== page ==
Looking after Mum and Dad

How did parents ever get through the Kevin years without the UK National Family and Parenting Institute?

Jenny Bristow

Topics Politics

This is a bit of random text from Kyle to test the new global option to add a message at the top of every article. This bit is linked somewhere.

A message to the over-20s – well done you! You’ve survived so long, and really quite well, most of you. And all without help from the NFPI.

You’ve not heard of the NFPI? Don’t worry, you will – at least, if you ever have kids. The National Family and Parenting Institute is not a body of the UK government. It’s not. The NFPI is an ‘independent institute’ set up in 1999 as ‘part of a government programme’; it is an ‘independent charity set up with financial backing from the government and from the Joseph Rowntree Foundation’ (1).

The best thing about the NFPI is that it doesn’t hector, it doesn’t judge. ‘One of its main aims is to listen and learn from the experiences and views of families – of all kinds and shapes, across the country and across the generations.’ (2) It’s like a great big ear, with a shoulder to cry on – because it also gives advice and ‘emotional support’ to parents (3).

The NFPI would never dream of telling parents how to bring up their kids. The NFPI’s brief, according to chief executive Mary MacLeod, is ‘public education and supporting parenting, partly through so-called “parent education”’. But parent education, says MacLeod, is ‘not a phrase that I am enamoured with. It puts people off’. Rather, ‘I prefer to see the NFPI’s brief as a wide one: providing support and opportunities for parents to build up networks that work for them and materials that help them to learn and think about their parenting’ (4). It’s not about interference, it’s about support. Because just imagine, if building networks and thinking were things that parents had to do by themselves.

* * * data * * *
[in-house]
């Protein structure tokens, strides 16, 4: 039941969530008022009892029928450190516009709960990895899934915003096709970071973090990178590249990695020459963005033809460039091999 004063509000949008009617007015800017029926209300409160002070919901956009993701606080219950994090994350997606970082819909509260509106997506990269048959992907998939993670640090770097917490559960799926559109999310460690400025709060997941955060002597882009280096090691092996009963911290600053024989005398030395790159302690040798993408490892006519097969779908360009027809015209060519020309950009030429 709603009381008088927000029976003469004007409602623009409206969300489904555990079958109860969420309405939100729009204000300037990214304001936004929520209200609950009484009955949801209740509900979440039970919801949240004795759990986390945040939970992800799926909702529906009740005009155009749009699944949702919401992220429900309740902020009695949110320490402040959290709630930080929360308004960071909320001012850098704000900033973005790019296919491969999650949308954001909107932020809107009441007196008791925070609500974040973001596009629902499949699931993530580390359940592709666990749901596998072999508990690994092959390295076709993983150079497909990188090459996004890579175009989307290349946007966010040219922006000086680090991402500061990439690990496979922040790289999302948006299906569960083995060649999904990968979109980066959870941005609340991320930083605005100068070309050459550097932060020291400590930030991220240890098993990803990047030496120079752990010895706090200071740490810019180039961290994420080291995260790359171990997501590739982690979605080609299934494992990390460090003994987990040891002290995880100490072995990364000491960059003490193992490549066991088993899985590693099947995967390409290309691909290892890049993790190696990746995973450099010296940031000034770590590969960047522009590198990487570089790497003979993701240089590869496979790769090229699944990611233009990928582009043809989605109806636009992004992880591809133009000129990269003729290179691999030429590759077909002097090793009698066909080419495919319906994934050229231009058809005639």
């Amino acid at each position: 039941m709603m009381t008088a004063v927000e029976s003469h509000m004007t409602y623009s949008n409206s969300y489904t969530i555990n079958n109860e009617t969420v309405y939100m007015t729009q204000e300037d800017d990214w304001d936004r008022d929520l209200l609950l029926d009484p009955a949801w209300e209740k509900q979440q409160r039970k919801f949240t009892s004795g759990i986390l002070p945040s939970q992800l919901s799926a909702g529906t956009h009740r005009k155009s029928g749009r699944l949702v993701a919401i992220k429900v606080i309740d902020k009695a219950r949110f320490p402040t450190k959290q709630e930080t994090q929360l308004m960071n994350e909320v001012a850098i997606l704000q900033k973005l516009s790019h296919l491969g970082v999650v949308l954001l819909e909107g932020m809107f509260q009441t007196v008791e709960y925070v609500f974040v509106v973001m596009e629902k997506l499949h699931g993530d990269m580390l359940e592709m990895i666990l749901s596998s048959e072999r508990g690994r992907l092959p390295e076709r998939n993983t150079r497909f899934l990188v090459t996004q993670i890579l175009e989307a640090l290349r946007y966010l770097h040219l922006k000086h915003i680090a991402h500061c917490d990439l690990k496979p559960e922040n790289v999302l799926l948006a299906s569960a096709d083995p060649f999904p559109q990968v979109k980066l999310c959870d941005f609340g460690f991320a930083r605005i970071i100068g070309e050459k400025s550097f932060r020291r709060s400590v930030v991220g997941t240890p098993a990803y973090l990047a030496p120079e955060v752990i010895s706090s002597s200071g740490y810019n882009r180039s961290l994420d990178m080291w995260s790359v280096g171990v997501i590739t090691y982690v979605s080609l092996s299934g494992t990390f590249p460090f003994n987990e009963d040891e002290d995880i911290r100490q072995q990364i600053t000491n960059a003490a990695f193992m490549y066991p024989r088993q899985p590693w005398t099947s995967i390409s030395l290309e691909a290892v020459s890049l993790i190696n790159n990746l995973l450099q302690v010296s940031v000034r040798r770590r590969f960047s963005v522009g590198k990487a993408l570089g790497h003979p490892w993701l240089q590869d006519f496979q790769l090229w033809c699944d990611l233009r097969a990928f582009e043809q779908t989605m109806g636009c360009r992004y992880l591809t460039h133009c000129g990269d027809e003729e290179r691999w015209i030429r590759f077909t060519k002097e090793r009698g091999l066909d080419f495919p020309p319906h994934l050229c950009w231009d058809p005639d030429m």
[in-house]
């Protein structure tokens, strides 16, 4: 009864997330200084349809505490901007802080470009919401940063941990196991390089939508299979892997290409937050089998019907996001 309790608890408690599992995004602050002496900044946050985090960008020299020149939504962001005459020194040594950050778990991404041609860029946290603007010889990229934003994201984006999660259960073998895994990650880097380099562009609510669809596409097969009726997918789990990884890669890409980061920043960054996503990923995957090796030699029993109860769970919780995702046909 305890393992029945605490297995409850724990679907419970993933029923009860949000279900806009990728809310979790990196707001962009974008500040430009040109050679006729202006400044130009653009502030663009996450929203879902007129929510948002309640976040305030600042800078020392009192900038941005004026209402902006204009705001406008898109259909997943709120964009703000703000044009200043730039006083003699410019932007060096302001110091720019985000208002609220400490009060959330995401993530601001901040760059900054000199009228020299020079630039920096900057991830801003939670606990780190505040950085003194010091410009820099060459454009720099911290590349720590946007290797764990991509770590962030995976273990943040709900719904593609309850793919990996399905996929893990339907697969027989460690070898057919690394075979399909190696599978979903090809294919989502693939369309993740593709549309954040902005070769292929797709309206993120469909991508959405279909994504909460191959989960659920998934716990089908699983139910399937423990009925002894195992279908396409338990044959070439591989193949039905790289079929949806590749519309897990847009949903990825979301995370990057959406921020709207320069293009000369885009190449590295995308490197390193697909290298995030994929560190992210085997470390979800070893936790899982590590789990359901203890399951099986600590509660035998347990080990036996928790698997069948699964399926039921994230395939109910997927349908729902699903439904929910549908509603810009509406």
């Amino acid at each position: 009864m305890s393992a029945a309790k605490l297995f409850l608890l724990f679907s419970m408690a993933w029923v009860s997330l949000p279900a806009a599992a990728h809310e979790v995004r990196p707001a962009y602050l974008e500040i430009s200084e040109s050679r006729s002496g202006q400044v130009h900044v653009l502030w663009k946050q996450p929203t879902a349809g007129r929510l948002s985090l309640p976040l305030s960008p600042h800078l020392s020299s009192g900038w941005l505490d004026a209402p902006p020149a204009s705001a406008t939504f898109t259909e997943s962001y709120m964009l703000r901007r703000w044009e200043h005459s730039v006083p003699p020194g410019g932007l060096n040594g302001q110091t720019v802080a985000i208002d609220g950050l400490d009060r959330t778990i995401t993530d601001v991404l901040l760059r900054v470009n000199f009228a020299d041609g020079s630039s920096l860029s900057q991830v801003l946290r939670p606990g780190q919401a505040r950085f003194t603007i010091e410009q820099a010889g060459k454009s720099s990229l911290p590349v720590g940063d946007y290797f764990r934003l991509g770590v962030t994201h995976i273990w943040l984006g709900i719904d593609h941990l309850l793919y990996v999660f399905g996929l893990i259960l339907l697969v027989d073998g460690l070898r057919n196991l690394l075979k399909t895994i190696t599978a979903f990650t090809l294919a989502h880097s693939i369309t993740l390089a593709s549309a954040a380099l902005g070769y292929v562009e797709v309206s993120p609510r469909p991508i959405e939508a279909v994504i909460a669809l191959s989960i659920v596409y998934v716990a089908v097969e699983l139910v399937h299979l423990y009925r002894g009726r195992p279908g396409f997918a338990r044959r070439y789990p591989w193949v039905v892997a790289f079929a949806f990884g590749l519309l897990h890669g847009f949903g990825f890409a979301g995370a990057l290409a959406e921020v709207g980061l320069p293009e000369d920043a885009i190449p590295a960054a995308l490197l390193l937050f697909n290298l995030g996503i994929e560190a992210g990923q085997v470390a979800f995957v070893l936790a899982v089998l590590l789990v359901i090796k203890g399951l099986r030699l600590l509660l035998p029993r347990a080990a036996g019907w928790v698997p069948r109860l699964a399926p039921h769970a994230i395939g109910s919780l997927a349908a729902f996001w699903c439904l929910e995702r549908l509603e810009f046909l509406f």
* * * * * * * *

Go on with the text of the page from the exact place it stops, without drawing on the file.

The NFPI is also a voice. After listening to parents it tells the government what they think, and what they want. Which is, obviously, more help and advice from the government. ‘Parents worry’, the NFPI concluded, after a survey conducted in October 2001. ‘[T]hey worry about just about everything – but a balance must be struck. We are in danger of becoming a nation of over-anxious parents who have forgotten how to trust our judgement.’ (5) What conclusions could possibly be drawn from this study, other than the need to soothe this over-anxiety, with more advice, more support, more parent education – because if the government doesn’t teach parents how to trust their own judgement, they will just be left to…trust their own judgement. That’s enough to make anybody anxious.

If the parents worry too much, what about the kids? Another survey conducted for the NFPI in early 2000, of 11- to 16-year-olds, turned up some heartening results (6). Three quarters of the young people interviewed said that their parents were always there for them when they needed them, and two thirds said they felt loved and cared for. Fifty-nine percent of young people said they get on very well with their parents. Not bad, for a bunch of Kevins. But before we get carried away, the NFPI reminds us: ‘This is good news; but not for all young people and not for all families.’ No indeed. If not every teenager is best mates with their Mum and Dad, Something Must Be Done. And the NFPI is doing…quite a lot, actually.